3. Find a soothing activity that brings you joy or happiness, such as playing your favorite video game.

I live with my (extroverted) husband and a roommate, and I can find myself overstimulated after hours of spending time together. They enjoy talking, watching wrestling videos, and playing games together. Sometimes, I’ll join in on these activities, or I might sit with them and read a book. Once they’ve invited others over, or if they’re being loud, it can become too much for me, and I have to get some space.

What I will often do is go to my room and lie down in bed under the covers. I’ll read a book or play a soothing game (I usually enjoy farming or crafting games). Being alone cuts down on the energy I use when spending time with others in general. I’ll close the door so it muffles the sound, which immediately calms me down (most days, anyway). And I find that lying in the dark is extra soothing. I create a low vibrational space, my very own introvert sanctuary, to collect myself and take a breather before bed. 

If people are visiting and spending time alone isn’t an option, I’ll invite my guests to engage in an activity that involves working on projects individually. At the end of my wedding reception, for example, when my family was settling down for the evening in the Airbnb we’d rented, I pulled out some blank canvases and acrylic paints. Everyone could continue to spend time together, but in an introvert-friendly way. So I was able to soothe myself and focus on my painting, and not have to worry about coming up with interesting conversation topics.

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4. Communicate your needs to others who can help.

Sometimes when we’re overstimulated, we can feel like we’re drowning. This can cause high levels of anxiety and bouts of depression. Earlier, I discussed talking about the issue with someone who might understand you, but something else you can do is find a way to communicate your need for help. 

Since shame and guilt often travel with anxiety, it’s important to take some of those negative feelings out of the equation. People can’t help us if we’re not capable of expressing what’s wrong.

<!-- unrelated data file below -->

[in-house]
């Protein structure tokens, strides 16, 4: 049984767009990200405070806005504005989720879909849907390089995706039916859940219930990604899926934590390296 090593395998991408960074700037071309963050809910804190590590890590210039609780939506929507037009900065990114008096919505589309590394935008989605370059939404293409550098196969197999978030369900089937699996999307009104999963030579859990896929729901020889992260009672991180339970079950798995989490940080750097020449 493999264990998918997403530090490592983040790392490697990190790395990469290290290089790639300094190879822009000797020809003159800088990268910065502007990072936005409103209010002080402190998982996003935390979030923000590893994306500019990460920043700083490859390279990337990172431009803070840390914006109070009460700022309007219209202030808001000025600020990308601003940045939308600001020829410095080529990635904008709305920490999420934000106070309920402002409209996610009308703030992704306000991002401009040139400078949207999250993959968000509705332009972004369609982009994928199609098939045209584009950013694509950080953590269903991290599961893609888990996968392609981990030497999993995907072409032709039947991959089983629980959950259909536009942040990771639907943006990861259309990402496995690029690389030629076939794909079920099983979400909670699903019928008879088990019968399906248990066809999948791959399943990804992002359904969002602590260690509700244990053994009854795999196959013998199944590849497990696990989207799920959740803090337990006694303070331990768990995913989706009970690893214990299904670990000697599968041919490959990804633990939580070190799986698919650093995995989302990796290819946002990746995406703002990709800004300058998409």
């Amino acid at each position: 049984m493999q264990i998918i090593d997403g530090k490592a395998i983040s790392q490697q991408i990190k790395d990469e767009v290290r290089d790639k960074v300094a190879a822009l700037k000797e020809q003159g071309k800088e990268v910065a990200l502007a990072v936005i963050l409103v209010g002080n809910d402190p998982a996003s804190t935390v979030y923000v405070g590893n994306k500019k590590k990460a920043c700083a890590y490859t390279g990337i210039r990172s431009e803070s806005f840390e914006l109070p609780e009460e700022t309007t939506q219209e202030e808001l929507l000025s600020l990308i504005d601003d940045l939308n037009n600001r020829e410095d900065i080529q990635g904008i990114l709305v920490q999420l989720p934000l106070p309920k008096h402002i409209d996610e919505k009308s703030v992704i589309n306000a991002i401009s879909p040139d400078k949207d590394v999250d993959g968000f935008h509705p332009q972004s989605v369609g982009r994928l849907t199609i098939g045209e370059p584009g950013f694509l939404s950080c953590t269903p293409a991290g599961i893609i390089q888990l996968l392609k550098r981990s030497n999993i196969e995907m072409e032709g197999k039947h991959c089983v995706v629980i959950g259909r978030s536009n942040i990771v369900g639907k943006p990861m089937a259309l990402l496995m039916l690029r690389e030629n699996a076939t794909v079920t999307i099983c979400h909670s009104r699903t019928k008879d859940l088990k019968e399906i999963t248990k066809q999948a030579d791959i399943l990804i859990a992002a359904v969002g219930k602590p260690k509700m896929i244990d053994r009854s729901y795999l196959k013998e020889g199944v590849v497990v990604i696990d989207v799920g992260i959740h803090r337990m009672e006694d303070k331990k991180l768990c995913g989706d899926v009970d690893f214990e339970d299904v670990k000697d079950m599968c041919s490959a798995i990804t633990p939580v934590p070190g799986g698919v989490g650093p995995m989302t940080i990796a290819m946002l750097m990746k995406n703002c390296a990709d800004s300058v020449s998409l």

Talking about the issue can often help, because then people won’t misunderstand your actions. Introverts who are overstimulated might behave in ways that extroverts don’t understand — for example, we may shut down and appear rude (but not on purpose!) — and that’s when communication is critical. 

Explain you’re feeling overstimulated, and then express what you need to feel better. For example, maybe you need some alone time — or to leave the event altogether. If you arrived with someone, tell them you’re ready to go. If people are visiting you, explain that you need some time to yourself. It may not be easy, but it’s necessary for self-care.

Then be sure to follow through and keep any promises you may have made about contacting them at a future date (or returning once you’ve calmed down). People who care about us shouldn’t want us to suffer in silence, so try to be transparent. Trust me — they’ll appreciate it more than if you say nothing at all.

5. Journal about your thoughts, which is therapeutic.

If you find yourself alone and still dealing with anxiety and overstimulation, try journaling. There are different approaches to the practice, but it’s important to follow what you feel you need. 

If you want to vent, then go ahead and list every anxious thought tumbling around in your head. This could help clear the negative thoughts out and (literally) put them somewhere else. If you’d like to practice gratitude, then write down some things you’re proud of or grateful for. You can also make to-do lists or write down fake conversations you might want to have with someone. 

Your journal is for you, so use it how you feel it will best help you. A big thing for me is to just write how I’m feeling, and why (or where) that feeling comes from — it helps me process that emotion while also getting it out and onto paper. It’s like a form of therapy (but free!) — and yet another way we can self-soothe when we feel overstimulated.